Eni's biofuel is moving cities.
Eni's biofuel is moving cities.
We are laying the foundations for promoting the circular economy in the world of public transport and multi-utility services, with a two level strategy: one strategy focuses on promoting the use of our biofuels in public transport, while the other fosters the creation of networks for the collection of cooking oils, refining them into a tank-ready product. In recent years, more and more Italian cities are choosing Eni Diesel + to fuel local transport buses and waste collection vehicles, and more and more multi-utility companies are committed to creating a widespread system for the collection of used vegetable and frying oils. In the long term, we are also working on industrial agreements to extract biomethane, bio-oil and hydrogen from the different fractions of municipal solid waste.
Eni Diesel + is the Eni fuel produced in the Eni bio-refinery in Porto Marghera, Venice and soon also in Gela. Here Eni has converted a conventional refinery into a bio-refinery, a world first: raw materials of biological origin, including used vegetable oils and animal fats, are transformed into high-quality biofuels. Eni Diesel + was launched in 2016 and is available at approximately 3,500 Eni service stations: an immediate solution for reducing the ecological footprint of old technology public transport, while waiting for the fleet to be updated. Venice and Turin have already experimented with Eni Diesel + on public transport, and the Governorate of the Vatican City State has also used it for its vehicles. Soon Eni Diesel + will be used to power local transport buses and waste collection trucks in Taranto.
Used vegetable oil collected by multi-utility companies will be turned into biofuel for waste collection vehicles. After a pilot trial in Turin, Venice and Rome, we signed new agreements with the companies Hera in Emilia Romagna and Amiu in Taranto and with the Governorate of the Vatican City State. The agreement provides that used vegetable oils for domestic use, such as frying, will be recovered through special containers located in the streets and delivered to collection centers. From there they will be sent to the Eni bio-refinery at Porto Marghera in Venice, and soon also to Gela where it will be converted into bio diesel, a product comprising about 20% of renewable raw material (used oils and frying, animal fats and other waste vegetable oils). The biofuel will fuel the company's vehicles for the collection of urban waste in the areas of Modena and Taranto.
Waste from urban collection will become energy. This is happening in Venice, where Eni, Eni Rewind and Veritas have signed an agreement for the establishment of a joint technical panel to study the feasibility of industrial projects in Porto Marghera that are powered by waste and separate collection to produce biomethane, bio oil and hydrogen. The agreement also provides that multi-utility company vehicles will be powered using Eni Diesel+ fuel, which is produced by Eni’s bio-refinery in Venice using an increasing share of exhausted vegetable oils; this city on the lagoon has powered all its boats in this manner since 2018.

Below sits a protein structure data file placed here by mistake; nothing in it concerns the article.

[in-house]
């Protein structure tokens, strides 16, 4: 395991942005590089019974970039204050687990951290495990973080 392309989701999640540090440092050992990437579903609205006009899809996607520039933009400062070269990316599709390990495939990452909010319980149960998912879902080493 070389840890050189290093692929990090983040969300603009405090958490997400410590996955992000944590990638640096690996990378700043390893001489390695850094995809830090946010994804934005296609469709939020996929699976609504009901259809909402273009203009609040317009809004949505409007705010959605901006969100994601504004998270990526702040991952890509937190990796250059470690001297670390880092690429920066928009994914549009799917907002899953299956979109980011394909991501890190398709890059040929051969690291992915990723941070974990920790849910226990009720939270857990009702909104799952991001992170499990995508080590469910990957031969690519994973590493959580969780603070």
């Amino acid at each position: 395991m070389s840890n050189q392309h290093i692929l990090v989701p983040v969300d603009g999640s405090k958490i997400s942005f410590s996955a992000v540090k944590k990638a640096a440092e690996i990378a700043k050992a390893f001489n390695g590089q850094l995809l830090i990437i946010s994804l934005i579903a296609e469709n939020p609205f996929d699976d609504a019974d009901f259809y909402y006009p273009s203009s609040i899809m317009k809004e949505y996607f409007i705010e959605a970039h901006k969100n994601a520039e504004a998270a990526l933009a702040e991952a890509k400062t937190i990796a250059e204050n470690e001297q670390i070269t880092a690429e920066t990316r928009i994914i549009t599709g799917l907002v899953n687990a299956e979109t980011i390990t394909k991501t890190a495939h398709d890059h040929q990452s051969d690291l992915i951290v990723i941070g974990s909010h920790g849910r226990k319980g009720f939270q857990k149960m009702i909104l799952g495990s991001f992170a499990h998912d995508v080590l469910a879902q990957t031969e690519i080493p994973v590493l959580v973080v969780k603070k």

A praiseworthy circular economy paradigm is created in Venice: the oil used by citizens to fry food is then delivered by them to the separate collection service, to then be transformed into the biofuel that powers the public water transportation services. Indeed, all the steamers that make up Venice’s AVM/Actv fleet, that had previously been powered by traditional diesel, have been using Eni Diesel + since 1 April 2018. As an incentive for the production of high quality biofuel at the bio-refinery in Venice, as of June 2018 Eni has inaugurated the first collection of used cooking oil from the houses of its own employees. The project, which also included the petrochemical plant in Porto Marghera and will gradually be extended to other sites owned by the Italian company, aims to make the production and use of energy efficient and sustainable, converting a pollutant like used cooking oil into a resource.
Cooking oil, including frying oil, is partially responsible for the mobility of the boats travelling across the lagoon During the trial period, tests were conducted on marine engines for the first time: a steamboat engine powered by the new diesel fuel was tested to monitor emissions and fuel consumption.
650 buses of the Gruppo Torinese Trasporti (GTT) city fleet that normally run on traditional diesel fuel, used the new Eni Diesel + fuel from July to October 2017. The test conducted in the City of Turin has proven the economic and environmental advantages of using biofuel.
From the kitchen to the street, without polluting. All these tests are possible thanks to an agreement signed between Eni and the National Consortium for the collection and treatment of exhausted vegetable and animal oils and fats (Conoe), which creates a virtuous circular economy circle. The used oil used on stove-tops is in fact collected and delivered to the Venice bio-refinery facility to be transformed into high quality biofuel.